Added: The reason no one noticed the article was protected (or at least, the reason I didn't) is because Wehwalt didn't put a protection tag on it (meaning, there was no lock at the top) and because the obvious edit warring behavior, I had no intention to even try editting the article without discussing first (meaning I never saw the warning you get when you try to edit.) I first noticed it was protected when Tbhotch placed a {{pp-vandalism}} tag at the top earlier today. There being no evidence I could see of vandalism, which has a very particular meaning here on WP, I replaced that with a generic {{pp-protected}} tag. Msnicki (talk) 07:36, 29 July 2014 (UTC)
You do realize there is such a thing as consensus? There is no voting in the true sense. And it is usual for such discussion to take place on the article talk page.--Wehwalt (talk) 06:38, 29 July 2014 (UTC)
Yes, I do realize. And you don't have one supporting your protective behavior. Tomorrow, I'll take a cut at this, making a good faith effort to treat it in an WP:NPOV manner. And if you don't like what I do (which I expect is likely), you can discuss your objections with me on the talk page and, if need be, we can come back here for more opinions. I trust you will do that rather than edit war me. Msnicki (talk) 06:46, 29 July 2014 (UTC)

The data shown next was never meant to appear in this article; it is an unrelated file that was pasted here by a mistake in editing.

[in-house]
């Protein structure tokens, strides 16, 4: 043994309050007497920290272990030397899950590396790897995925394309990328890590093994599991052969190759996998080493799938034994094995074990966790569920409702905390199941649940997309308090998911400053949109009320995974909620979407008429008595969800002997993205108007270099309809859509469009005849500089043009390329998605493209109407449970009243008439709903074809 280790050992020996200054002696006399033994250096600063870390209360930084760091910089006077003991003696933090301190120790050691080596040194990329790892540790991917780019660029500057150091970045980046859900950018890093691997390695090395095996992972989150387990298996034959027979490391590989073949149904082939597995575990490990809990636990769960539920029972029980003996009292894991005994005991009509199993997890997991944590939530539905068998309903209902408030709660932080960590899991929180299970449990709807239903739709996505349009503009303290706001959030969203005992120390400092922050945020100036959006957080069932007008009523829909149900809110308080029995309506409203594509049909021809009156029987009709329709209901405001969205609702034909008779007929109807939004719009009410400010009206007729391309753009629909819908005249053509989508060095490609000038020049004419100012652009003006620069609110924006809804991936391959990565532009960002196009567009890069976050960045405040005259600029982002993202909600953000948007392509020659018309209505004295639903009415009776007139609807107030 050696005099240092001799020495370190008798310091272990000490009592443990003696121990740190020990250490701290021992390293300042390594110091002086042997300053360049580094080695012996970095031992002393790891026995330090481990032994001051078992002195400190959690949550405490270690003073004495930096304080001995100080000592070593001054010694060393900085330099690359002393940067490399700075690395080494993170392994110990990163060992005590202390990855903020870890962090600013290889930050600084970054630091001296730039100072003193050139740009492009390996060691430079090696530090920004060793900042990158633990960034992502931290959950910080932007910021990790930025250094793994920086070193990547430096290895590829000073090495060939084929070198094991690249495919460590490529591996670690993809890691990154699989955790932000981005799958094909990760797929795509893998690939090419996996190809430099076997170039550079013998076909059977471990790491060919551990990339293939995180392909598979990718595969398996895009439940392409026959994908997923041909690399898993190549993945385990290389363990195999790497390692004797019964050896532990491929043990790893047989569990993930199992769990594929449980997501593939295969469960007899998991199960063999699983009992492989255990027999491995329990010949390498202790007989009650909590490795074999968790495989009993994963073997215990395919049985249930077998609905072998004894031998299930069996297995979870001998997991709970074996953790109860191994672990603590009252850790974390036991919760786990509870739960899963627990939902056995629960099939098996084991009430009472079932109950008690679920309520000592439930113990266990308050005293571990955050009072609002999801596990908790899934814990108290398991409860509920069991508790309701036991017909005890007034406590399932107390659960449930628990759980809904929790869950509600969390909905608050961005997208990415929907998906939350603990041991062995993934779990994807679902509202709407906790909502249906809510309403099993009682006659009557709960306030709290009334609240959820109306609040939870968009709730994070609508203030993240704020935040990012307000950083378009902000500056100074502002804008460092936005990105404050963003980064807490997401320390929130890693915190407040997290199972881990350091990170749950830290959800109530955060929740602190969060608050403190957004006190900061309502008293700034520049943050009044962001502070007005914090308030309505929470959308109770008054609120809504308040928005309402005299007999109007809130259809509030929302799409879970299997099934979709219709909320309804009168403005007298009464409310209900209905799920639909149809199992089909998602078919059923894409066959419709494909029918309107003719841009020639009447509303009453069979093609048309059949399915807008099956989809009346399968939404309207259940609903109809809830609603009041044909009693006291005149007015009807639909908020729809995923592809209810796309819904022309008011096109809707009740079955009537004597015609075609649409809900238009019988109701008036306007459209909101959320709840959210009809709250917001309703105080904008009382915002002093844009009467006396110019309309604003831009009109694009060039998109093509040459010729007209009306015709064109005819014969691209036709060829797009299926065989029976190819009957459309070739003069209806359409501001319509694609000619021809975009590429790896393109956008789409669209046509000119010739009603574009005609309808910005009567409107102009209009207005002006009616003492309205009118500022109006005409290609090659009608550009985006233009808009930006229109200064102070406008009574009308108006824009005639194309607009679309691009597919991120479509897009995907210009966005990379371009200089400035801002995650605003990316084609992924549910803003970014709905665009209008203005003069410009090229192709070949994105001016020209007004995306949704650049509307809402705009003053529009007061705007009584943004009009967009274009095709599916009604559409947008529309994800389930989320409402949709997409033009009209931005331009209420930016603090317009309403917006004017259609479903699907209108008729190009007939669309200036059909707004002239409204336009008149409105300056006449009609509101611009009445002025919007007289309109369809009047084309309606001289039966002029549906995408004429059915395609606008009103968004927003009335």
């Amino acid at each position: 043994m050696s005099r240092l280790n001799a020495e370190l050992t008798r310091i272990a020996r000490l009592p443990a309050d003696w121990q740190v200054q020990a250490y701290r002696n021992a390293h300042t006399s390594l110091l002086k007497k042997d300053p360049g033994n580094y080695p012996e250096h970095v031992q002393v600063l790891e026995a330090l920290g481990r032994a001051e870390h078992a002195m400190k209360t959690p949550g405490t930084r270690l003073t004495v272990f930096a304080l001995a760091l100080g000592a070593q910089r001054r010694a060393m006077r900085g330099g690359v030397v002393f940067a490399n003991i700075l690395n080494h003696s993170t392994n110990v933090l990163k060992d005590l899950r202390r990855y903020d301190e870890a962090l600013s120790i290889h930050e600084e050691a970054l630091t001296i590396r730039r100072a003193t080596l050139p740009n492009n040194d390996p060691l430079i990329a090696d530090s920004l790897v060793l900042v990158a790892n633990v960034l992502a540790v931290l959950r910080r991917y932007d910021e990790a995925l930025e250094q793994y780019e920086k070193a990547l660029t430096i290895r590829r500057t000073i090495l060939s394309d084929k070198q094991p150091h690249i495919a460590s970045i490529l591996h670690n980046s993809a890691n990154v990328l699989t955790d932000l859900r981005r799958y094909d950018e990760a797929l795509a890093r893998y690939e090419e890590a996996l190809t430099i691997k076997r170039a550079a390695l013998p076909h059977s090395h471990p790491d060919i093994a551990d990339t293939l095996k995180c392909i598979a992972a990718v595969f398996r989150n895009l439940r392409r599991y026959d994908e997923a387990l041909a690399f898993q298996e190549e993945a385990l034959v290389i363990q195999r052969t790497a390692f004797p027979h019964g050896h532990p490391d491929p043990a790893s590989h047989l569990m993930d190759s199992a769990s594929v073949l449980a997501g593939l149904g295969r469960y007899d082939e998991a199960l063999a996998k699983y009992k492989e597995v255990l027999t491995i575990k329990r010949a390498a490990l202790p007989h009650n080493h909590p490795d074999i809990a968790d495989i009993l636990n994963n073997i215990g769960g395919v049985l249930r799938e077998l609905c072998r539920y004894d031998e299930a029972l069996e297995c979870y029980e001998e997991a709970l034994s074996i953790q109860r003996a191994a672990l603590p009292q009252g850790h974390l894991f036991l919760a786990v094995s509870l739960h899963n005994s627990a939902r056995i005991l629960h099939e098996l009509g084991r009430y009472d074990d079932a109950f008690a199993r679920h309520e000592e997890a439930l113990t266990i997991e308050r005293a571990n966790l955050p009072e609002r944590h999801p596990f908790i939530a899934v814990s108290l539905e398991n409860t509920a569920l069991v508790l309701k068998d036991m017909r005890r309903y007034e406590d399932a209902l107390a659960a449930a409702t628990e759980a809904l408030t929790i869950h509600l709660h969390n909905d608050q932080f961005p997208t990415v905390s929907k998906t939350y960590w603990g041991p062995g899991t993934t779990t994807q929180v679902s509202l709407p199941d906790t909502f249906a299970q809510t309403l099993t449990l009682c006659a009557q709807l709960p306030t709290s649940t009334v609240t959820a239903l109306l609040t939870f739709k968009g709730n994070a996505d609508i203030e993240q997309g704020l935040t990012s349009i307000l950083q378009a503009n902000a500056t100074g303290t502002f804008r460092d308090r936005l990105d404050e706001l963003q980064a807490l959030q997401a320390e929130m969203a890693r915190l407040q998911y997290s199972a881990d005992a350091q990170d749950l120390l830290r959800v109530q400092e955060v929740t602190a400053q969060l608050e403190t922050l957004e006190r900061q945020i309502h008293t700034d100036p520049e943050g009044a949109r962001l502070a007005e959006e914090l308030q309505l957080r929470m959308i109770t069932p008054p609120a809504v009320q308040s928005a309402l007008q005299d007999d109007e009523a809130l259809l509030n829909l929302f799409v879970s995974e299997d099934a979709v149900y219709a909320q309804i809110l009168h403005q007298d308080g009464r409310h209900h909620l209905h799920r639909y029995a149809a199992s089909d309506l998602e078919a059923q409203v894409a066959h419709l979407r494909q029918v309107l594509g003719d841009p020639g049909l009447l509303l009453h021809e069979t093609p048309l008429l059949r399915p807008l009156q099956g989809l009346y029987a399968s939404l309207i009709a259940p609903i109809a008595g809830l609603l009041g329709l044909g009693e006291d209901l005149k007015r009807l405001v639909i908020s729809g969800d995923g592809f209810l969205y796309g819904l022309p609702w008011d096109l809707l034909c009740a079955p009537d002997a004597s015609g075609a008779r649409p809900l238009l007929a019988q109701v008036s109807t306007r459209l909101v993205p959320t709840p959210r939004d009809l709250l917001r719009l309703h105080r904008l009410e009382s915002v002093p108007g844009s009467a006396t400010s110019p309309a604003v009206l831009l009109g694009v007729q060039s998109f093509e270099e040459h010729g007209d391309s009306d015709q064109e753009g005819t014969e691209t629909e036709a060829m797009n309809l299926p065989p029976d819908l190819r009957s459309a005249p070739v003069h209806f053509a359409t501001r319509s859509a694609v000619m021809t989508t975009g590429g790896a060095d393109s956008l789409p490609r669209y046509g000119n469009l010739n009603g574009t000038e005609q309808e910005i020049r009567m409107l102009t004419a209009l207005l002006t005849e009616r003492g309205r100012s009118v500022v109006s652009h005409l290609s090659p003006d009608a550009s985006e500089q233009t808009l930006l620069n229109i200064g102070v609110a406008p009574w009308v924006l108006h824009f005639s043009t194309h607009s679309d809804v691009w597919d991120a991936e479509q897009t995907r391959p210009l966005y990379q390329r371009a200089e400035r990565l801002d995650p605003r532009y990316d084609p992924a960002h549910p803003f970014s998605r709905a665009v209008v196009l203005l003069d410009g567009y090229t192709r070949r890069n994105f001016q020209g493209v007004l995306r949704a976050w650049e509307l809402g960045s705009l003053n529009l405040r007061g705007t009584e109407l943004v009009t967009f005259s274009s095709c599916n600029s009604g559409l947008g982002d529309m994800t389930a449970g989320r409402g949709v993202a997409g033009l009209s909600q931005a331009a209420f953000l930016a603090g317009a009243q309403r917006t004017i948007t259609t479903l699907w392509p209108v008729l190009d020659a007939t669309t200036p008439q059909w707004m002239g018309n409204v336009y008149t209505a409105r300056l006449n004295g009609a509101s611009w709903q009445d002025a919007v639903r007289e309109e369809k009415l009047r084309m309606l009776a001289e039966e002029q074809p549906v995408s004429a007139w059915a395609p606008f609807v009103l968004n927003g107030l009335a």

I will vigorously oppose any sort of bombastic treatment of this issue. Nomoskedasticity (talk) 06:50, 29 July 2014 (UTC)
I intend to give you zero reasonable cause for that objection. I will report succinctly, fairly, precisely what the sources actually say and I will cite meticulously. But it will be in a section on education and it will be more than 3 sentences. Msnicki (talk) 06:58, 29 July 2014 (UTC)